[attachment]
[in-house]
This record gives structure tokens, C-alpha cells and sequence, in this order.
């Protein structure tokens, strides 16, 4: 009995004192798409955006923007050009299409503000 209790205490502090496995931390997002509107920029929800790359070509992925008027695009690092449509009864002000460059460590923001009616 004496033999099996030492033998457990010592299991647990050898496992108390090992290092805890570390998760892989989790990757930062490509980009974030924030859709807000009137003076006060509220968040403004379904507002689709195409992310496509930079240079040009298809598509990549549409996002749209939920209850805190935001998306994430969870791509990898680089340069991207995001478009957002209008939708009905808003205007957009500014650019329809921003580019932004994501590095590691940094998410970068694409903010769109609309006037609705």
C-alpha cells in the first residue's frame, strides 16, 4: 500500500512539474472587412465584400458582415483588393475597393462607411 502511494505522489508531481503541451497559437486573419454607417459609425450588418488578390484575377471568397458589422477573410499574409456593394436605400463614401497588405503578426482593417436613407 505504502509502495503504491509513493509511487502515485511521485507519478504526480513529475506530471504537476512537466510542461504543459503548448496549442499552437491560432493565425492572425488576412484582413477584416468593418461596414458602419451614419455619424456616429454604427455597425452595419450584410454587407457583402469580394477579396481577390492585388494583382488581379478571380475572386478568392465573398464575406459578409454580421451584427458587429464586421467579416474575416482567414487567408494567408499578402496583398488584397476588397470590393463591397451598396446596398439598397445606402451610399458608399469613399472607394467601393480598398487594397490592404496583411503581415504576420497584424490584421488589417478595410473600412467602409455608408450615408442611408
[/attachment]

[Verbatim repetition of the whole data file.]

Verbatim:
[in-house]
This record gives structure tokens, C-alpha cells and sequence, in this order.
């Protein structure tokens, strides 16, 4: 009995004192798409955006923007050009299409503000 209790205490502090496995931390997002509107920029929800790359070509992925008027695009690092449509009864002000460059460590923001009616 004496033999099996030492033998457990010592299991647990050898496992108390090992290092805890570390998760892989989790990757930062490509980009974030924030859709807000009137003076006060509220968040403004379904507002689709195409992310496509930079240079040009298809598509990549549409996002749209939920209850805190935001998306994430969870791509990898680089340069991207995001478009957002209008939708009905808003205007957009500014650019329809921003580019932004994501590095590691940094998410970068694409903010769109609309006037609705």
C-alpha cells in the first residue's frame, strides 16, 4: 500500500512539474472587412465584400458582415483588393475597393462607411 502511494505522489508531481503541451497559437486573419454607417459609425450588418488578390484575377471568397458589422477573410499574409456593394436605400463614401497588405503578426482593417436613407 505504502509502495503504491509513493509511487502515485511521485507519478504526480513529475506530471504537476512537466510542461504543459503548448496549442499552437491560432493565425492572425488576412484582413477584416468593418461596414458602419451614419455619424456616429454604427455597425452595419450584410454587407457583402469580394477579396481577390492585388494583382488581379478571380475572386478568392465573398464575406459578409454580421451584427458587429464586421467579416474575416482567414487567408494567408499578402496583398488584397476588397470590393463591397451598396446596398439598397445606402451610399458608399469613399472607394467601393480598398487594397490592404496583411503581415504576420497584424490584421488589417478595410473600412467602409455608408450615408442611408